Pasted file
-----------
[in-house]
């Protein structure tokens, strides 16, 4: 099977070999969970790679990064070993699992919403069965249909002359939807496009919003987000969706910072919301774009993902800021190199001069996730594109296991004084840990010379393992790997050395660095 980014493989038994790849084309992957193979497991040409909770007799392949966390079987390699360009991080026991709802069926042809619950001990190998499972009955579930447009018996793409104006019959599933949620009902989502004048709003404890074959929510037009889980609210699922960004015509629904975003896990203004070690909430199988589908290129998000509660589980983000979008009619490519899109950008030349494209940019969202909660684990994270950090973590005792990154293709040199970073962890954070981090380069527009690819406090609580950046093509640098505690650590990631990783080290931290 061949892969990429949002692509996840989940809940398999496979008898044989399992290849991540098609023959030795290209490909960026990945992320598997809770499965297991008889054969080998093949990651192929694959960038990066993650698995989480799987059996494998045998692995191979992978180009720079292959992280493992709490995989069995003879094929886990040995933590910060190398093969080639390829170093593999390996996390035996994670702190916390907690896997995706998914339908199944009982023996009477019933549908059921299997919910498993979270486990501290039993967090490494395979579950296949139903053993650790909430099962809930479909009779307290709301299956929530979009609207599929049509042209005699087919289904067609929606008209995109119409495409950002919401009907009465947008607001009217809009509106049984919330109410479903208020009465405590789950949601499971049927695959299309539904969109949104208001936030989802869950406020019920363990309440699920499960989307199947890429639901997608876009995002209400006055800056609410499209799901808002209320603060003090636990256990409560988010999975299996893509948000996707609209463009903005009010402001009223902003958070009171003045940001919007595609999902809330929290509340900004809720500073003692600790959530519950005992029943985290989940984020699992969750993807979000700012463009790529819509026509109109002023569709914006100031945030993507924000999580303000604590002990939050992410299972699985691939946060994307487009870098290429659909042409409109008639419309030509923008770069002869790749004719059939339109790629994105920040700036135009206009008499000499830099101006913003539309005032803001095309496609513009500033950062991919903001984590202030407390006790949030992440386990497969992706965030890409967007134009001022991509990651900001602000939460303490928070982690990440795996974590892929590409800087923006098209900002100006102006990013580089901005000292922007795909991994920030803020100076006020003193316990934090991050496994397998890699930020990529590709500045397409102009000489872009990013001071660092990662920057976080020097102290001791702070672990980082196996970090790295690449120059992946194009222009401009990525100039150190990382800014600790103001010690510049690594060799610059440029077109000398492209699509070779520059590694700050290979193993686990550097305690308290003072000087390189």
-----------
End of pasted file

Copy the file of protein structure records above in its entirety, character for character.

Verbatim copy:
[in-house]
């Protein structure tokens, strides 16, 4: 099977070999969970790679990064070993699992919403069965249909002359939807496009919003987000969706910072919301774009993902800021190199001069996730594109296991004084840990010379393992790997050395660095 980014493989038994790849084309992957193979497991040409909770007799392949966390079987390699360009991080026991709802069926042809619950001990190998499972009955579930447009018996793409104006019959599933949620009902989502004048709003404890074959929510037009889980609210699922960004015509629904975003896990203004070690909430199988589908290129998000509660589980983000979008009619490519899109950008030349494209940019969202909660684990994270950090973590005792990154293709040199970073962890954070981090380069527009690819406090609580950046093509640098505690650590990631990783080290931290 061949892969990429949002692509996840989940809940398999496979008898044989399992290849991540098609023959030795290209490909960026990945992320598997809770499965297991008889054969080998093949990651192929694959960038990066993650698995989480799987059996494998045998692995191979992978180009720079292959992280493992709490995989069995003879094929886990040995933590910060190398093969080639390829170093593999390996996390035996994670702190916390907690896997995706998914339908199944009982023996009477019933549908059921299997919910498993979270486990501290039993967090490494395979579950296949139903053993650790909430099962809930479909009779307290709301299956929530979009609207599929049509042209005699087919289904067609929606008209995109119409495409950002919401009907009465947008607001009217809009509106049984919330109410479903208020009465405590789950949601499971049927695959299309539904969109949104208001936030989802869950406020019920363990309440699920499960989307199947890429639901997608876009995002209400006055800056609410499209799901808002209320603060003090636990256990409560988010999975299996893509948000996707609209463009903005009010402001009223902003958070009171003045940001919007595609999902809330929290509340900004809720500073003692600790959530519950005992029943985290989940984020699992969750993807979000700012463009790529819509026509109109002023569709914006100031945030993507924000999580303000604590002990939050992410299972699985691939946060994307487009870098290429659909042409409109008639419309030509923008770069002869790749004719059939339109790629994105920040700036135009206009008499000499830099101006913003539309005032803001095309496609513009500033950062991919903001984590202030407390006790949030992440386990497969992706965030890409967007134009001022991509990651900001602000939460303490928070982690990440795996974590892929590409800087923006098209900002100006102006990013580089901005000292922007795909991994920030803020100076006020003193316990934090991050496994397998890699930020990529590709500045397409102009000489872009990013001071660092990662920057976080020097102290001791702070672990980082196996970090790295690449120059992946194009222009401009990525100039150190990382800014600790103001010690510049690594060799610059440029077109000398492209699509070779520059590694700050290979193993686990550097305690308290003072000087390189």